Monday, January 13, 2014

Hospital Pains and Payers

I came across a report today on the costs of inpatient hospital costs in the United States from the Agency for Healthcare Research and Quality.

This Statistical Brief entitled, "National Inpatient Hospital Costs: The Most Expensive Conditions by Payer, 2011" provides the distribution of inpatient costs by primary payer as well as illustrating which conditions accounted for the largest percentage of each payer's hospital costs.

Who are the payers?  The primary payers are Medicare, Medicaid, private insurance and the uninsured.

What about the costs to provide the care?  The hospital costs represent the hospital's cost to provide the service-not what the hospital is paid for the service.  It also does not include physician fees associated with the hospitalization.

Here are some of the interesting factoids I found in the report.

  • In 2011, inpatient hospital costs totaled $387 billion for nearly 39 million hospital stays.
  • Nearly 2/3 of inpatient hospital costs were for individuals on Medicare ($183 billion) and Medicaid ($60 billion). Private insurance only accounted for 29 percent of hospital costs and only 4 percent for those who were uninsured.

  • The most expensive condition treated in U.S hospitals is septicemia that consumes over $20 billion in hospital costs and in which over 1 million hospitalizations result.  Osteoarthritis is the second most expensive condition followed by complication of devices, implants and grafts.  It is interesting that conditions #1 and #3 often result from previous interventions in the hospital to begin with.
  • Costs relating to liveborn babies is fourth on the list of conditions.  However, this involves almost 4 million discharges compared to 1 million cases of septicemia.
  • The high number of cases and costs for septicemia, osteoarthritis and complication of devices, implants, the result of a huge number of the cases being Medicare-related. These conditions represent three of the top four high cost conditions for Medicare. Congestive heart failure is the fourth.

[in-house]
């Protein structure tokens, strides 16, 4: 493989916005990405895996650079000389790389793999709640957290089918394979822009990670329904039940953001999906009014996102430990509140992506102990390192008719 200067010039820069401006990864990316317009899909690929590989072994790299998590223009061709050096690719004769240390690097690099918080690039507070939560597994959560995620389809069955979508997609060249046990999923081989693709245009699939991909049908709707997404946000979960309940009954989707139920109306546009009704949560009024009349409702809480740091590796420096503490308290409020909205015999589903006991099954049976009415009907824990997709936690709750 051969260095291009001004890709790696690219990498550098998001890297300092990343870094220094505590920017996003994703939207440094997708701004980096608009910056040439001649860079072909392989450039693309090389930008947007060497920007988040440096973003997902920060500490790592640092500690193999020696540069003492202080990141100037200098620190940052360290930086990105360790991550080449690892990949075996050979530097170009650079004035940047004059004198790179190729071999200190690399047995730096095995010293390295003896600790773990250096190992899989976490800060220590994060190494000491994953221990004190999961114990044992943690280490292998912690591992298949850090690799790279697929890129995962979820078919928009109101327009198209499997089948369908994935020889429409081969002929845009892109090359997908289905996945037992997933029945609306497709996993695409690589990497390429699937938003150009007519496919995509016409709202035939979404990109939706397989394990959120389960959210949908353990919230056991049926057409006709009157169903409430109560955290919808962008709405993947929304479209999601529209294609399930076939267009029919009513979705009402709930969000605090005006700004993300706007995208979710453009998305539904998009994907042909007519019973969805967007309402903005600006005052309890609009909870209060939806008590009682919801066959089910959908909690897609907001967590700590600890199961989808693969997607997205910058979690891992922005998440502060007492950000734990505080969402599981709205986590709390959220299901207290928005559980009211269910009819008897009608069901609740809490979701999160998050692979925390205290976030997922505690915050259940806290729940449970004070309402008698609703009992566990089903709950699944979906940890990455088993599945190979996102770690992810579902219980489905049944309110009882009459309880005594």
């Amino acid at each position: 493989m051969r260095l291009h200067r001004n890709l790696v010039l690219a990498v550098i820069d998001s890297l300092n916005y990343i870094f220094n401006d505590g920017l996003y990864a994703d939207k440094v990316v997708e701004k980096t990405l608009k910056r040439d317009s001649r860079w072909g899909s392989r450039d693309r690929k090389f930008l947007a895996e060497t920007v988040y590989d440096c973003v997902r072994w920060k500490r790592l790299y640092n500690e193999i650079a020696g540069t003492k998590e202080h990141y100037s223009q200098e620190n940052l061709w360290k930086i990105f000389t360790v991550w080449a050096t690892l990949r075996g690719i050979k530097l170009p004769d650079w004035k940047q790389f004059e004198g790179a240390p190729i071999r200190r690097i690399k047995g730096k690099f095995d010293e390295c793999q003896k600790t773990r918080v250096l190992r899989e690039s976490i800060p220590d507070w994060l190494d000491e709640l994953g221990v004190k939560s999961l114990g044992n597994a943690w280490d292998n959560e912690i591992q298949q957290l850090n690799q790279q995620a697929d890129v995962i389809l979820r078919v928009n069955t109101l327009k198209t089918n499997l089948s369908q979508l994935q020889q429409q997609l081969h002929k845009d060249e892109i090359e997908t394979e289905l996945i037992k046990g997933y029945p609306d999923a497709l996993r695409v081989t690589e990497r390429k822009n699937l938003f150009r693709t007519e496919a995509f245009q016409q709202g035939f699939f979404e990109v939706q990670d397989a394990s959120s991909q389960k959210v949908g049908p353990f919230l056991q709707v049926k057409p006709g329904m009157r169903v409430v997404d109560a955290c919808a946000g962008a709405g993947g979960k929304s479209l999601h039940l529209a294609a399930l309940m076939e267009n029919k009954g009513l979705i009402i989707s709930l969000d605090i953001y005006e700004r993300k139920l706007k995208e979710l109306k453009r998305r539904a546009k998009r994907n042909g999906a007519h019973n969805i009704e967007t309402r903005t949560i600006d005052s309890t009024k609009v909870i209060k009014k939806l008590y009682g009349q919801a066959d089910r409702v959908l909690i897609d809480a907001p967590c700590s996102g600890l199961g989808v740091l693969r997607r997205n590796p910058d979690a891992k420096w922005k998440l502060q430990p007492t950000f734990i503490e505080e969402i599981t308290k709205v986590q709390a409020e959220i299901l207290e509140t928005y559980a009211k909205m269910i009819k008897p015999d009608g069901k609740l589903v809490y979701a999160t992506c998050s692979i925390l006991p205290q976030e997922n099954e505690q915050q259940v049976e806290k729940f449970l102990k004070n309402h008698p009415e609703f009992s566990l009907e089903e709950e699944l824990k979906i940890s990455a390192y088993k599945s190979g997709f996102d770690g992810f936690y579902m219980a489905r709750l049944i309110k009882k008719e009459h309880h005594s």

• Liveborn births is ranked #1 in Medicaid costs accounting for 10% of total hospital costs on 1.7 million hospital discharges.  This is almost 50% of total costs for births nationally!!
  • Mood disorders is the fourth-ranked condition in terms of costs for Medicaid.
  • Liveborn costs are also the highest total hospitalization cost for private insurance but it represents only 5% of total private insurance costs.
  • Osteoarthritis and back disorders ranks #2 and #3 in expensive conditions for private insurance. Interestingly, neither of these conditions show up in the Top 20 for Medicaid.  
  • The #1 high cost condition billed to the uninsured are heart attacks and strokes at #3.  This suggests that due to lack of insurance coverage the uninsured neglected preventive care to a greater extent than others with coverage.  At the same time, it is interesting that liveborn costs were #20 on the list of the uninsured.  Could it be that the lack of health insurance is very effective birth control?

What I found interesting in looking at the report was that total inpatient costs billed to uninsured patients totaled only $17 billion for 2011 representing only 4% of total inpatient costs.  And to think that the country went through Obamacare principally because of these "high" hospitals costs that were being transferred to the rest of us?  It truly boggles the mind when you look at the data.

In addition, there are many liberals that believe that the country needs "Medicare for All".  Again, looking at the data, almost 2/3 of inpatient healthcare costs are for individuals on Medicare and Medicaid.  Only 29% of costs are incurred for private insurance.  It almost seems that we are not too far from "Medicare for All" anyway.

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